Red Florida Tasselflower

Emilia fosbergii

Florida red tasselflower

Red Florida tasselflower, photographed, at the Lantana Scrub Natural Area, Lantana, Palm Beach County, in July 2014.

You'd think with a name like Florida tasselflower, you'd be looking at a native of the Sunshine State. You'd be wrong.

Florida tasseIflower, Emilia fosbergii is a native of the Old World, which pretty much means Europe, Asia or Africa. Some theorize "home" for this plant means Africa or warmer parts of Asia. In any regard, it's become a pest in tropical and subtropical places around the globe. In some places, an invasive pest.

Exactly how it became Florida tasselflower eludes us completely, though were sure there is a reasonable or semi-reasonable explanation. According to the Invasive Species Compendium, it began its worldwide journey in the late 19th century, likely spreading first to the United States and Caribbean. Perhaps Florida was its first stop. It is found throughout the state but mainly from the central Peninsula south into the Keys. It's also found in Georgia, Louisiana, Texas, California, plus Puerto Rico and the Virgin Islands.

The flower is a striking red, resembling a barber's shaving brush, which is the inspiration for several of its other common names. It is on the smallish side given the size of the plant. — it can be two to three feet tall.The flowers sit atop a long, thin stem, each stem having multiple blooms. It is an annual plant, long and gangly, either upright or leaning. The leaves are narrow, arranged alternately on the stem, arrow shaped and both lobed (each lobe coming to a sharp point) and serrated. Seedheads are dandelionesque fluffy white balls that scatter with the wind. And Florida tasselflower is a prolific seed producer — a single plant can produce as many as 5,000 potential offspring in a season.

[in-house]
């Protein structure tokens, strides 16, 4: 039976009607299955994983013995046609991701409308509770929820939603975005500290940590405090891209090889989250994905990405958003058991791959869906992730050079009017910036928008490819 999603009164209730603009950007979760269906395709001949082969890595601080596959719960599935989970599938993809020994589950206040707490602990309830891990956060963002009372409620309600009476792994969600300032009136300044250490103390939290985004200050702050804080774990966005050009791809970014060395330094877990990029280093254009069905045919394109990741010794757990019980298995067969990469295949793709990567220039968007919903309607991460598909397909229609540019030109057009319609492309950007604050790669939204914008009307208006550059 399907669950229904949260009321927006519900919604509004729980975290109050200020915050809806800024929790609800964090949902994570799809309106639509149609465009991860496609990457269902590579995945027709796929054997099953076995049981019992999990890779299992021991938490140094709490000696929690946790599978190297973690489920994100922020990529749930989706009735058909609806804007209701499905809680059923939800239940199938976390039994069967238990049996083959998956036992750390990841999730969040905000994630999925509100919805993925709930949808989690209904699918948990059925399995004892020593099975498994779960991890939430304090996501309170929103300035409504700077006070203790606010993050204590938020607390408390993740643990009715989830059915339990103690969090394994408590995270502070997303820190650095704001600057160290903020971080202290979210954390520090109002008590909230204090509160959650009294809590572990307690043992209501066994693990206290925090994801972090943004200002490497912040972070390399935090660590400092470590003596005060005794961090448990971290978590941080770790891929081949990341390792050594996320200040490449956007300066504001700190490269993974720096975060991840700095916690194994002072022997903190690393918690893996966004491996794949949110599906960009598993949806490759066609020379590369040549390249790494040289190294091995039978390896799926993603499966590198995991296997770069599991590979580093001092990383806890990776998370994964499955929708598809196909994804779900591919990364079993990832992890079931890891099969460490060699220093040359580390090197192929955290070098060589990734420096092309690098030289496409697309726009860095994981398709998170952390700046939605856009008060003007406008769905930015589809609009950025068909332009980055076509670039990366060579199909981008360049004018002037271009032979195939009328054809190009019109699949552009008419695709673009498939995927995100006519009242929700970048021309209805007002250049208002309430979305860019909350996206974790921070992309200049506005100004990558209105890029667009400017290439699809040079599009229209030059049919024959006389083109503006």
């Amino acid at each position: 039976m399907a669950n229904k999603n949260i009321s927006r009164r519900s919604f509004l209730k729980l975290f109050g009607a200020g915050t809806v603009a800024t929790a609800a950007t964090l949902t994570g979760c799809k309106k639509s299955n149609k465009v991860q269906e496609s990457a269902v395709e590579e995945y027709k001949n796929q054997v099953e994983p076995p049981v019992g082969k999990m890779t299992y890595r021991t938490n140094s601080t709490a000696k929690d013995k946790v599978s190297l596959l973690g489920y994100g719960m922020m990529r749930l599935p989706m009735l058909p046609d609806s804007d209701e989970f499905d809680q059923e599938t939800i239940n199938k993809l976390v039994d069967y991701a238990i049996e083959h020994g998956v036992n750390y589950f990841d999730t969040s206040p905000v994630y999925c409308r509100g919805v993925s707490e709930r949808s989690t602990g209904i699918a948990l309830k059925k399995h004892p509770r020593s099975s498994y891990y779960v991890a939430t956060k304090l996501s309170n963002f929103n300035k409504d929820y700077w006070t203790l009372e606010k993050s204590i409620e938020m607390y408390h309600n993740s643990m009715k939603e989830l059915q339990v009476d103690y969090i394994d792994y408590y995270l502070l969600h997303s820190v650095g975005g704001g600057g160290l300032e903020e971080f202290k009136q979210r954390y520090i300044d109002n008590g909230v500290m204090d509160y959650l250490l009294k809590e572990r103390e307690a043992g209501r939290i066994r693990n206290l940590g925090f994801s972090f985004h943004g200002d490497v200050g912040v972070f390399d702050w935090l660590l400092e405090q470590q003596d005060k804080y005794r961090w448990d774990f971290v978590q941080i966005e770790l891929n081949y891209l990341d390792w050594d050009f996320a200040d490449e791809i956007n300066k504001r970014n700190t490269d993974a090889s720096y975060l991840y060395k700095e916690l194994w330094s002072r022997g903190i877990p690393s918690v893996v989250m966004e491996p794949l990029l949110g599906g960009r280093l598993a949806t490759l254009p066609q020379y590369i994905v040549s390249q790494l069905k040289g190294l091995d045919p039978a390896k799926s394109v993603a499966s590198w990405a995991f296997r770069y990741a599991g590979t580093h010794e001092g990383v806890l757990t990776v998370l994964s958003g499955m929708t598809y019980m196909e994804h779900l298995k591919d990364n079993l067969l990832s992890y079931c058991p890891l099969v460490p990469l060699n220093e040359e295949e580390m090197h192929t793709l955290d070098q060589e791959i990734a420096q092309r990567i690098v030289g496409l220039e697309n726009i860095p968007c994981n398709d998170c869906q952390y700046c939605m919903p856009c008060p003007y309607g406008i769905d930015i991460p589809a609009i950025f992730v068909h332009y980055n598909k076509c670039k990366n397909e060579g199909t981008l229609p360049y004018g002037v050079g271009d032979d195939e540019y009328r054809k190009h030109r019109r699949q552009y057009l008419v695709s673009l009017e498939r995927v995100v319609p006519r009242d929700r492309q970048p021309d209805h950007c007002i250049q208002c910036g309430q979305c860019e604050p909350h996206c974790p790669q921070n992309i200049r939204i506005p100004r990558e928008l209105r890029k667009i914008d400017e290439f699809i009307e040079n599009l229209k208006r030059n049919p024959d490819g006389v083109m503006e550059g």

The flowers are attractive enough that it's grown as an ornamental in parts of the world. The downside is all those seeds that literally can take over a patch of ground.

Butterflies will frequent this plant for the nectar, as will bees. The cinnabar moth (rarely found in the U.S.), uses it as a host plant. In the extremely unlikely case that you're thinking of making a salad from this plant or any other tasselflower, don't. It's rich in pyrrolizidine — highly toxic alkaloids that attack the liver.

By the way, Florida tasselflower has a similar looking cousin, lilac tasselflower, Emilia sonchifolia, that is eaten as a green on the island of Java. In both Costa Rica and Nicaragua Florida Tasselflower is used to treat high blood pressure.

Florida tasselflower is considered an invasive in Mexico, Costa Rica, El Salvador, Dominican Republic, Puerto Rico, U.S. Virgin Islands, Argentina, Hawaii, French Polynesia and the Marshall Islands. It is highly adaptable, takes to full sun or shade and in a variety of habitats, including cultivated fields, making it an agricultural pest. It can be spread by the wind, by contaminated crop seed, contaminated soil and machinery.

Other names include red tasselflower, red tassel flower, Flora's Paintbrush, Cupid's shaving brush, rabbit meat, red tassel, purple Emilia, red sow thistle and Florida Tassel Flower. It is a member of Asteraceae, the sunflower family.

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U.S. Department of Agriculture Distribution Maps

Published by Wild South Florida, PO Box 7241, Delray Beach, FL 33482.

Photographs by David Sedore. Photographs are property of the publishers and may not be used without permission.